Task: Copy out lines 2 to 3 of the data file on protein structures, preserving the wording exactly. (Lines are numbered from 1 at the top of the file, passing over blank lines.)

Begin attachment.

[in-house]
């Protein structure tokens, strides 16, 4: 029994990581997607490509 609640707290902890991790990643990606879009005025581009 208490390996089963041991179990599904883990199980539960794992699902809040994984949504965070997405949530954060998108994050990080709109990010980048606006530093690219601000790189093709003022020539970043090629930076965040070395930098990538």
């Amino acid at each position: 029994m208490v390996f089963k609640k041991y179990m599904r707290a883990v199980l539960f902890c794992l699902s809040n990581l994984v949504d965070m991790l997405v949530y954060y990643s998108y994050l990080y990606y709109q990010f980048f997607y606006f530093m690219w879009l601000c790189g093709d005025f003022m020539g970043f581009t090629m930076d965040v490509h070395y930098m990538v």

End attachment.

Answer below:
């Protein structure tokens, strides 16, 4: 029994990581997607490509 609640707290902890991790990643990606879009005025581009 208490390996089963041991179990599904883990199980539960794992699902809040994984949504965070997405949530954060998108994050990080709109990010980048606006530093690219601000790189093709003022020539970043090629930076965040070395930098990538």
């Amino acid at each position: 029994m208490v390996f089963k609640k041991y179990m599904r707290a883990v199980l539960f902890c794992l699902s809040n990581l994984v949504d965070m991790l997405v949530y954060y990643s998108y994050l990080y990606y709109q990010f980048f997607y606006f530093m690219w879009l601000c790189g093709d005025f003022m020539g970043f581009t090629m930076d965040v490509h070395y930098m990538v």